The receding sea ice of the Arctic Ocean opens new possibilities for exploitation of natural resources. Not only fossil fuels but also fisheries stands very high up on the agenda of Arctic nations. However, no proper data on fish stocks exist for the central Arctic Ocean. Arctic nations now have agreed to halt all fisheries themselves until more and better data will be available. They are also discuss now an international ban on fisheries in the central Arctic Ocean.
In the late 1980s, hundreds of massive factory trawlers from Japan, the Soviet Union, and other nations swarmed into international waters in the Bering Sea between Russia and the United States, netting millions of tons of pollock. But the lucrative, essentially unregulated fishery quickly came to an ignominious end: In the early 1990s, pollock populations crashed and have not recovered.
Now, researchers and policymakers are working to prevent a repeat of that disaster farther north, in the central Arctic Ocean (CAO), which is increasingly accessible as sea ice melts. End of April, delegates from six of the eight Arctic nations as well as several countries with major fishing industries will meet in Washington, D.C., to discuss a proposal to bar commercial fishing in the CAO until scientists learn more about little-studied stocks and nations agree on catch rules. Fishing shouldn't begin in international waters “until there is adequate scientific information on which to manage such fisheries properly,” argues Ambassador David Bolton of the U.S. Department of State in Washington, D.C., a major backer of the initiative. Thick sea ice and doubts about the extent of Arctic fish stocks have kept the CAO's international waters free of commercial fishing. But the area of late winter sea ice has plummeted by 9%, or 1.5 million square kilometers, over the past 3 decades, and the resulting flood of additional sunlight has helped increase primary production by phytoplankton—the base of the marine food web—by 30% since 1998.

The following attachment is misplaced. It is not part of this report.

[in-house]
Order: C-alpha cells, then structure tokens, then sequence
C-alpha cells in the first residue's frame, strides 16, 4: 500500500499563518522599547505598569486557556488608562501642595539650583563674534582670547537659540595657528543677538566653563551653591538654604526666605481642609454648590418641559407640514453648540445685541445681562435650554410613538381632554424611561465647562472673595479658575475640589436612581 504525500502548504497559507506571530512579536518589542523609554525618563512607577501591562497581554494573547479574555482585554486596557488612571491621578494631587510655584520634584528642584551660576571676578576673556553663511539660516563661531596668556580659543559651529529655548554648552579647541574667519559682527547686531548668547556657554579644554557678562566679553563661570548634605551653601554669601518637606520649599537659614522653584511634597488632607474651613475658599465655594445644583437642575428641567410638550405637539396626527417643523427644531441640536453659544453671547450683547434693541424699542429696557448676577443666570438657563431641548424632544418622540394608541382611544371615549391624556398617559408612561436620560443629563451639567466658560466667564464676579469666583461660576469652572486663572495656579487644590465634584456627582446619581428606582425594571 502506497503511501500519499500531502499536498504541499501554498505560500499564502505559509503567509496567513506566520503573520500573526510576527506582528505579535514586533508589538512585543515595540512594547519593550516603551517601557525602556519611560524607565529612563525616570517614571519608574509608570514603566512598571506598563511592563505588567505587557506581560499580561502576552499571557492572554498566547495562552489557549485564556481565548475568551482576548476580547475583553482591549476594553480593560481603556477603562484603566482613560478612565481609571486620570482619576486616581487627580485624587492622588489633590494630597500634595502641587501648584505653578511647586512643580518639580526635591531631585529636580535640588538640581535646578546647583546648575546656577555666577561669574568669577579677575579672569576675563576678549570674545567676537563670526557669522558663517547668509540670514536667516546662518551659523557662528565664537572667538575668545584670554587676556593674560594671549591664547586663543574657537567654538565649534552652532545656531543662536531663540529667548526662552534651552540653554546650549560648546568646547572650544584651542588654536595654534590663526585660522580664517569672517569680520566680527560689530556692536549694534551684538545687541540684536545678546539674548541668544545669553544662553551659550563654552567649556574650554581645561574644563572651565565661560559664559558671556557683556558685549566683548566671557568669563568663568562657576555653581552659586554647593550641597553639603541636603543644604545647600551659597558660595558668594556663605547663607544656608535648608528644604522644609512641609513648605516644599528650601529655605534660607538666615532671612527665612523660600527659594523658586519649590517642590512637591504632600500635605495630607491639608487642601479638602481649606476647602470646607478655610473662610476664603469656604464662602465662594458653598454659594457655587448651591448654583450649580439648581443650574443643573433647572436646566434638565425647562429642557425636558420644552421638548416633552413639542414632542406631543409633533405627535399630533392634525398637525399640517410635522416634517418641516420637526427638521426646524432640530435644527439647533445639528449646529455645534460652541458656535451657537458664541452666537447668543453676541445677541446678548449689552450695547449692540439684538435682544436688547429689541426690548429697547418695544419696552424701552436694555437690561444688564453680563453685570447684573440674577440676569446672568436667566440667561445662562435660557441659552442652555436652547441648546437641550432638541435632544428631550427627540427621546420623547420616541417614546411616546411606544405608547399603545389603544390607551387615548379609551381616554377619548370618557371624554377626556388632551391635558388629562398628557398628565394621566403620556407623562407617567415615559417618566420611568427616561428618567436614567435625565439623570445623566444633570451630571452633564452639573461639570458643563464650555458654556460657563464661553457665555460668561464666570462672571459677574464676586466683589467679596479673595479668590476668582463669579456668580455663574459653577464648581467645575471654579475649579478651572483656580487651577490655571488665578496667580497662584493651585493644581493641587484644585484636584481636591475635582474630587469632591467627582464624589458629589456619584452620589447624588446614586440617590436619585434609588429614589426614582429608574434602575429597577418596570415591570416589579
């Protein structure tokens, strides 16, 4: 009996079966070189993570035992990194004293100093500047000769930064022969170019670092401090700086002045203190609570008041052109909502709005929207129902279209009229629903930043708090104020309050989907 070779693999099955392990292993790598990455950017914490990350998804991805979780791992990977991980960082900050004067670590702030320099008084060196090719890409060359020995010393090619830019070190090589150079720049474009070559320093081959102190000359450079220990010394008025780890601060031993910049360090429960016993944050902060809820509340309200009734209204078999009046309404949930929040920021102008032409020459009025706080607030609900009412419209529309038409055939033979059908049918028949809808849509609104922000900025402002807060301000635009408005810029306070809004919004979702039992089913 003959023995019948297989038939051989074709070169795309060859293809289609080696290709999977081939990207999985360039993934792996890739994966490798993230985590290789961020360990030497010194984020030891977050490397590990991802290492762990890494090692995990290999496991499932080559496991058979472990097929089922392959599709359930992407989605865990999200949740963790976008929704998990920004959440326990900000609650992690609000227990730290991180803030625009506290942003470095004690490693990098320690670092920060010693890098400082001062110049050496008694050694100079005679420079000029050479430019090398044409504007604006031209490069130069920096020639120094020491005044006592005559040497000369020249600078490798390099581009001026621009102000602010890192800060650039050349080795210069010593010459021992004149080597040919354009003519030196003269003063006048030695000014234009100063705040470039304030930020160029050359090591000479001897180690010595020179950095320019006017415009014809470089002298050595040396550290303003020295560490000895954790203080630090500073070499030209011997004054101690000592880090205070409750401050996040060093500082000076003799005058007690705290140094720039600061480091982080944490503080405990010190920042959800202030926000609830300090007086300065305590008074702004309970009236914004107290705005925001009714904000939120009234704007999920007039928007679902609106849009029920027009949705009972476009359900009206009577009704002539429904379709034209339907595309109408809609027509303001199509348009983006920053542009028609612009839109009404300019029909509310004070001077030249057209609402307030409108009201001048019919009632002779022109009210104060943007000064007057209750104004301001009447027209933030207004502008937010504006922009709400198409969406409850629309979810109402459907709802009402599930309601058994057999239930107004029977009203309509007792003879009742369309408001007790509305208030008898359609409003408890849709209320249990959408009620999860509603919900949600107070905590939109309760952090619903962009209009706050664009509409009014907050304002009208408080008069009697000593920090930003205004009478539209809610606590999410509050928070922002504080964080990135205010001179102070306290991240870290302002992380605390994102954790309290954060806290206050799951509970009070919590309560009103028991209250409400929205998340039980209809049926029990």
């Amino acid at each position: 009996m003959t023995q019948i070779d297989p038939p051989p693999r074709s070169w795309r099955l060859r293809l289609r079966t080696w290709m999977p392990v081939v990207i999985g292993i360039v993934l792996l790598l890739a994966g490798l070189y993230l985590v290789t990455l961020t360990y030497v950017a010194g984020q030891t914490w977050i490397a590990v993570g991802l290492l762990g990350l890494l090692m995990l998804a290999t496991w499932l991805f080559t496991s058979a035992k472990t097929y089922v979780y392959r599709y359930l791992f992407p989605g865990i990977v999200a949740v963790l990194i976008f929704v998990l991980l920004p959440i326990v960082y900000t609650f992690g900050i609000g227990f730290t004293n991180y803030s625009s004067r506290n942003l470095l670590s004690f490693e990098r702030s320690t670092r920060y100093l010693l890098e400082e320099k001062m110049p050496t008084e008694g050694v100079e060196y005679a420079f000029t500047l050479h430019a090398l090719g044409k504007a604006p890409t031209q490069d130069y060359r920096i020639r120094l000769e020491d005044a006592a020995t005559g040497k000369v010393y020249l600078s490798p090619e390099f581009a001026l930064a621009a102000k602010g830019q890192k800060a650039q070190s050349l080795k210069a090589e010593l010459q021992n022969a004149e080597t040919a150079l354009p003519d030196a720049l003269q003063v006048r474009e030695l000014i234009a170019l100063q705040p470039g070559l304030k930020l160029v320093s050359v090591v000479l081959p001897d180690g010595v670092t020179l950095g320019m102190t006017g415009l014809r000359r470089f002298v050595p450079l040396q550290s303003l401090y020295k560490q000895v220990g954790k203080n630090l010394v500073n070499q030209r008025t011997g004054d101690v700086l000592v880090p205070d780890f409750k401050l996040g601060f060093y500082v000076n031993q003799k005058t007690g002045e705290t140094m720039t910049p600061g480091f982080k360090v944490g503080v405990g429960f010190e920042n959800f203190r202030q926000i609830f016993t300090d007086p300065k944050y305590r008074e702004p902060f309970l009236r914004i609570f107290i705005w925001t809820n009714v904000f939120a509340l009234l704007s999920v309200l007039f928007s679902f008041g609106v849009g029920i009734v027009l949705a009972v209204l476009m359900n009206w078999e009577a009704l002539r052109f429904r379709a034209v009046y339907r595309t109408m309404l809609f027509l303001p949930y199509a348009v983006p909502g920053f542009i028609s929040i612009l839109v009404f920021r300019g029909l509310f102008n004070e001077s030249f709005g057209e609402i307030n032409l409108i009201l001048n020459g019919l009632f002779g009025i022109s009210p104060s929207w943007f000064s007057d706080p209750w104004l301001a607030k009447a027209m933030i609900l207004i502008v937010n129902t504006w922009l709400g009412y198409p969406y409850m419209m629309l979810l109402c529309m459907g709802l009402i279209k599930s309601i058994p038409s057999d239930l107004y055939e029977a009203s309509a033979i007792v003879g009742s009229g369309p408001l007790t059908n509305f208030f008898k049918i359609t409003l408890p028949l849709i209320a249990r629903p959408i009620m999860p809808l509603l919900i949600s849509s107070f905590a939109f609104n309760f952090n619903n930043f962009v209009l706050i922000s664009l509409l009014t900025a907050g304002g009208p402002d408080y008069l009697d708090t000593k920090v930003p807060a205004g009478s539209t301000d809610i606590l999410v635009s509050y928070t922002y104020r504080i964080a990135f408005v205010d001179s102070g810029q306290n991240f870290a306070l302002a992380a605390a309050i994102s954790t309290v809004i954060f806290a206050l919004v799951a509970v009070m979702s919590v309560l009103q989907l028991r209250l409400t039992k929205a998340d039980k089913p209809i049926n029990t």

Recognizing that such changes might eventually fuel an attractive polar fishery, in 2012 some 2000 scientists called for a fishing moratorium in the CAO. Already, the United States and Canada have basically placed a moratorium on fishing in the exclusive economic zones of their Arctic shores. But those zones extend just 370 km of the coast of each Arctic nation, leaving much of the CAO within a so-called doughnut hole of unprotected international waters. So the United States, Russia, Canada, Norway, and Denmark (representing Greenland) have also pledged to bar their own vessels from fishing in the area until nations agree to sustainably manage CAO fisheries.
Now, the Arctic nations want other countries—particularly Asian nations such as China, Japan, and South Korea that support globe-circling fishing fleets—to join this “precautionary approach.” U.S. officials have proposed a binding pact that would put the CAO off-limits to all fishing until researchers learn enough to inform regulations. There is, for example, “a dearth of basic information as to the species (fish and shellfish in particular) found in” the region, an international research team concluded last year. One priority, scientists say, is learning more about Arctic krill, crustaceans that are a key food for fish—and could be one of the first targets of commercial fishers.
To fill some of those data gaps, Arctic nations are meeting with other countries in September in Tromsø, Norway, to shape a science plan. In the meantime, Bolton says next week's talks in Washington represent “the early days” of an effort to put Arctic fishing on a firmer footing. Nations that don't have a direct stake in Arctic territory have said little publicly about the U.S. proposal, but the participation of Asian nations in initial discussions on the issue held last December is viewed as a sign of interest. And many participants vividly remember the Bering Sea pollock disaster. “It's that very experience,” Bolton says, “that is driving us in the central Arctic.”
Source: Eli Kintisch, Science Magazine